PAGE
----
So much folklore about the former ECN shot stopper; he reigned in the 60’s and many old generation of football fans who are still alive today regard him as the most flamboyant goalie; he was a showman, his usual acrobatic display made many people believed he was not ordinary. He was so good at the tricks that even revered Ghana President Kwame Nkurmah got enamored and nicknamed the Nigerian as ‘the Flying Cat’ when the Eagles played against the Black Stars. He possesses the record as the goalkeeper that conceded the least number of goals for the national team having allowed just four despite playing for more than eight years for the country.
He might not have the flamboyance of Ogedegbe, Rigogo or frightening reputation of Okala, to much new generation of Nigerian football fans, Rufai is the best the country has ever produced. He was the first man to be in goal for the country at the FIFA World Cup in 1994 and one of the longest serving shot stoppers in the country. He became so popular through his efforts at Stationery Stores in the late 80s and even took his career to Europe where he featured for Lokeren, Beveren, GoAhead Eagles and Deportivo la Coruna. There were good goalkeepers during his time with the national team but anytime he was around he would still be picked ahead of the likes of Agu, Ngodigha, Okpara and even Agbonvbare. Anytime Nigeria ran into trouble, he was always the man the country turned to just like in the 1994 and 1998 World Cup.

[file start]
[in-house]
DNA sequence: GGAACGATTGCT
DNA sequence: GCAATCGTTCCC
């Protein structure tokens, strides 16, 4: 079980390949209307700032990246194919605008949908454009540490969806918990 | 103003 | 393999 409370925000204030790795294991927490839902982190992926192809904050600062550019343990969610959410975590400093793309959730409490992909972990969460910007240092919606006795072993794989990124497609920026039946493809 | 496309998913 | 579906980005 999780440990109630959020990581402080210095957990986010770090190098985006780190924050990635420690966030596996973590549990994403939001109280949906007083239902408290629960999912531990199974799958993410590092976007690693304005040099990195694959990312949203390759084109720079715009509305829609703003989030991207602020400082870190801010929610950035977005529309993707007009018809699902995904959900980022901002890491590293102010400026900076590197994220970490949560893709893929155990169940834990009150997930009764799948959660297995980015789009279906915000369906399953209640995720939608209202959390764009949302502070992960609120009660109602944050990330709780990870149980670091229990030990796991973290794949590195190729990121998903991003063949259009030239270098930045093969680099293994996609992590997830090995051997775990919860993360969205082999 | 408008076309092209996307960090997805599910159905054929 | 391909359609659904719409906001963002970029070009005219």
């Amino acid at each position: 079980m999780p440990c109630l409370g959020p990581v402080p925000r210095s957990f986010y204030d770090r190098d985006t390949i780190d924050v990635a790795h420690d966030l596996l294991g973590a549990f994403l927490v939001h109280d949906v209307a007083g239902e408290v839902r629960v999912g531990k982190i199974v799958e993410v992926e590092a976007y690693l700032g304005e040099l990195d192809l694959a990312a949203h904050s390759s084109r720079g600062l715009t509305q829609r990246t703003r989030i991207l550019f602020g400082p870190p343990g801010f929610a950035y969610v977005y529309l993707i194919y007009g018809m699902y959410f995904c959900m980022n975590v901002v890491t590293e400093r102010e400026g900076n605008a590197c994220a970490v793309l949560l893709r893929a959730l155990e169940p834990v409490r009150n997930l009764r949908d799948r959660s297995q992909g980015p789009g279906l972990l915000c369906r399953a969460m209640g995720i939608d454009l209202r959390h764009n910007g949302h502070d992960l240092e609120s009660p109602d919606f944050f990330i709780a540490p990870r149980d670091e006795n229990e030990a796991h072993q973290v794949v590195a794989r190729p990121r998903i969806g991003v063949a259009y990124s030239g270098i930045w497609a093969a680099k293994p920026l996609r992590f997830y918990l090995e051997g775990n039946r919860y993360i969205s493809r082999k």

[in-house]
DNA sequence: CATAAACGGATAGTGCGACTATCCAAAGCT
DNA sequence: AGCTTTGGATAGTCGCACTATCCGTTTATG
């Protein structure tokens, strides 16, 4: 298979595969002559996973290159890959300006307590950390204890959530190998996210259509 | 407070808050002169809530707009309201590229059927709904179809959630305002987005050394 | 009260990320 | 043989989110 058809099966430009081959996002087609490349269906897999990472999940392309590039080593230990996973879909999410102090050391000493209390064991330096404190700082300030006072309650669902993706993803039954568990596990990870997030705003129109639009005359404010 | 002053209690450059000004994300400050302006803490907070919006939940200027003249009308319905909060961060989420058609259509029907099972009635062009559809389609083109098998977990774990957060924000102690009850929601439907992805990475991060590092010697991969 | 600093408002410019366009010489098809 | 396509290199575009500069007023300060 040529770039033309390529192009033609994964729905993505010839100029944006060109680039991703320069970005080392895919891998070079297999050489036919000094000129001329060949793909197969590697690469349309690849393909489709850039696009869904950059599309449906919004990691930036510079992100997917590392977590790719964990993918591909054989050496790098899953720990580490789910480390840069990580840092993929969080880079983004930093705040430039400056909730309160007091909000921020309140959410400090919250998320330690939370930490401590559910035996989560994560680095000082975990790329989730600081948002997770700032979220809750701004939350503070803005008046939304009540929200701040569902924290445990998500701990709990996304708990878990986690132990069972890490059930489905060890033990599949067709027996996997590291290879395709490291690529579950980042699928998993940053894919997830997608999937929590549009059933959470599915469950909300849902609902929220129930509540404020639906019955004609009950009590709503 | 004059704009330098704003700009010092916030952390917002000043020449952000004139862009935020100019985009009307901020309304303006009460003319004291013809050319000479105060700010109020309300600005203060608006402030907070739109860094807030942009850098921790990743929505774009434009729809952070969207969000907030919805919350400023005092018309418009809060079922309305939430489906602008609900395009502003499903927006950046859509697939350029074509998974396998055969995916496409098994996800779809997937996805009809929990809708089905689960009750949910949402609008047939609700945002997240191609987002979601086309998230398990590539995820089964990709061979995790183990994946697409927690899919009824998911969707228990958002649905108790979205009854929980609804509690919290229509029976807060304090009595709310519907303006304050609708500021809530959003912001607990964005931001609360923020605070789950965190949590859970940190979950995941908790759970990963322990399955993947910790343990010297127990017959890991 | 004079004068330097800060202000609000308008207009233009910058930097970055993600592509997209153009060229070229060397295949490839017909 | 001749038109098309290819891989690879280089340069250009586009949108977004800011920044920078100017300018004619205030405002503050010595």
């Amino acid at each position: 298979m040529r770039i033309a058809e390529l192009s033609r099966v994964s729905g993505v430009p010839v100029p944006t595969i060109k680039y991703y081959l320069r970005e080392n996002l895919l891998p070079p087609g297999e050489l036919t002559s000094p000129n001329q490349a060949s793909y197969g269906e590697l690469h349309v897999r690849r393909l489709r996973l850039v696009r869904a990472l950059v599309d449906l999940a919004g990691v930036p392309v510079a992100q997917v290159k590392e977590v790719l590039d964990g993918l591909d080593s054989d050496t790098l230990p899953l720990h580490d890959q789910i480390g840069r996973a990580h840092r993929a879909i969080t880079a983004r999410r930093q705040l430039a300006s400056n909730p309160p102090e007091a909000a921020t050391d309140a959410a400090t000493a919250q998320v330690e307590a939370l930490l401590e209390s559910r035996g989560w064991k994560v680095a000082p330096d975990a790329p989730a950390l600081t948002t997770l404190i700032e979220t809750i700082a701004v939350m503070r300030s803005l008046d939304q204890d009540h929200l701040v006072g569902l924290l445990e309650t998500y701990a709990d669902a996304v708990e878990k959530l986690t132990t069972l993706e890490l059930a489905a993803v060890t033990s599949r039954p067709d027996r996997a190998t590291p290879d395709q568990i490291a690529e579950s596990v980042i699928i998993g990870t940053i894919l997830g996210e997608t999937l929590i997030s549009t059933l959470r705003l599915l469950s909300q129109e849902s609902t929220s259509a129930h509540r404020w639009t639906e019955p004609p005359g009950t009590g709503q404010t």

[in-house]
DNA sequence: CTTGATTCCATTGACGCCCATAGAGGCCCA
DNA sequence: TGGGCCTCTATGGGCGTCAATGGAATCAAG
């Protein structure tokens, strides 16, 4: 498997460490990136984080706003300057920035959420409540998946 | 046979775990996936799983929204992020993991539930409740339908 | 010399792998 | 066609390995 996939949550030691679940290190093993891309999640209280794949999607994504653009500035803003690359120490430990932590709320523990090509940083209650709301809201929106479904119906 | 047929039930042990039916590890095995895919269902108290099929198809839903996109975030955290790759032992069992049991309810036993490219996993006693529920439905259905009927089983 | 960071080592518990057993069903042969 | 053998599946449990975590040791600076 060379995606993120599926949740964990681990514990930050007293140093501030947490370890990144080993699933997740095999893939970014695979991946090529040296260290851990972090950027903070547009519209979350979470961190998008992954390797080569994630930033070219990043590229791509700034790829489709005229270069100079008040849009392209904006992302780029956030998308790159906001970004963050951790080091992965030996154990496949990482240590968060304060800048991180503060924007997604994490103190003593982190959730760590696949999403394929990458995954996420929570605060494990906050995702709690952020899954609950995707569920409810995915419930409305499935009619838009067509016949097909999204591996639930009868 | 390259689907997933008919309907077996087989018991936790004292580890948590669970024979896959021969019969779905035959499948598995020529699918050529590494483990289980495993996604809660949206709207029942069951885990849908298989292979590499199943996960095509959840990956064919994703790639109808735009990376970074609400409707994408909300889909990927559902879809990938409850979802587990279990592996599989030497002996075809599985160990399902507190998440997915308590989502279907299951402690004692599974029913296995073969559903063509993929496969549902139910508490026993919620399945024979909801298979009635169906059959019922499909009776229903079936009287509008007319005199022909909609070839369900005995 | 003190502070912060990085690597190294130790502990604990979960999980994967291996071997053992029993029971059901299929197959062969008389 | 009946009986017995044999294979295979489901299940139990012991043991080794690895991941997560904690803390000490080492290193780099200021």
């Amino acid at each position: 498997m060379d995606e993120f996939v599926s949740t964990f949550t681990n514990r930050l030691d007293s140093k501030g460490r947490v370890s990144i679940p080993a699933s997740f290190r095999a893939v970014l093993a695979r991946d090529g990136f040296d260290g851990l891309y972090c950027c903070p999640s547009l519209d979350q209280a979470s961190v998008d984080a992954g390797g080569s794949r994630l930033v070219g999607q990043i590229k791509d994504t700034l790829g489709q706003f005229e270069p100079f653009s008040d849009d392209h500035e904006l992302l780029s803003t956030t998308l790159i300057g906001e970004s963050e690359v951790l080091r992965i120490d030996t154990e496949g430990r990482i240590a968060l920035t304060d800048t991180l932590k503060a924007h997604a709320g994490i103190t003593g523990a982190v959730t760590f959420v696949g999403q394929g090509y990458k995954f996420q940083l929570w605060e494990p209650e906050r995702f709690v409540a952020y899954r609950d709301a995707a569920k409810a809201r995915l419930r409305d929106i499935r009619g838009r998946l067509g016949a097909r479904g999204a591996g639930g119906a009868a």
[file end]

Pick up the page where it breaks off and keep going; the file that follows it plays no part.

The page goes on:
A great goalkeeper in all ramifications; although he doesn’t cut the myth of Inua Lawal Rigogo or the colossus reputation of Emmanuel Okala, yet Enyeama still pass as Nigeria’s greatest goalkeeper of all times, in terms of his achievements. There was no doubting his talent as he bursts into national limelight when the then Super Eagles coach Adegboyega Onigbinde thrust him into the deep in Nigeria’s last group game against England at the 2002 FIFA World Cup in Korea. As a teenager, the precocious talent kept his cool in goal as he stopped the David Beckhamcaptained Three Lions. His stellar career hits an upward trajectory after that heroics in Korea and the retired goalie can be described as the best ever given the success he achieved before hanging his gloves in 2016 Enyeama won two CAF Champions League titles with his then club Enyimba in 2003 and 2004. He also won the Nigeria Premier League twice and the FA Cup before claiming the Israeli double with Hapoel Tel Aviv. He also won African Cup of Nations in 2013 and attended three editions of FIFA World Cup and a Confederations Cup.
Alloy Agu could have achieved much more with the Nigerian national team but he appeared at a time Rufai was regarded as the best. However, despite struggling for a space with his more illustrious rival, Agu was a first choice to two editions of the African Nations Cup. In all, he attended three editions of the tournament but he was the first choice to Algiers 1990 and Senegal 1992. Nigeria won silver and bronze respectively in those tournaments. The rivalry with Rufai was fierce but very healthy and coach Clemence Westerhof of the Nigerian Golden Generation seemed to prefer Agu and he put him in charge in two of the three editions of AFCON that he superintended over with the Super Eagles.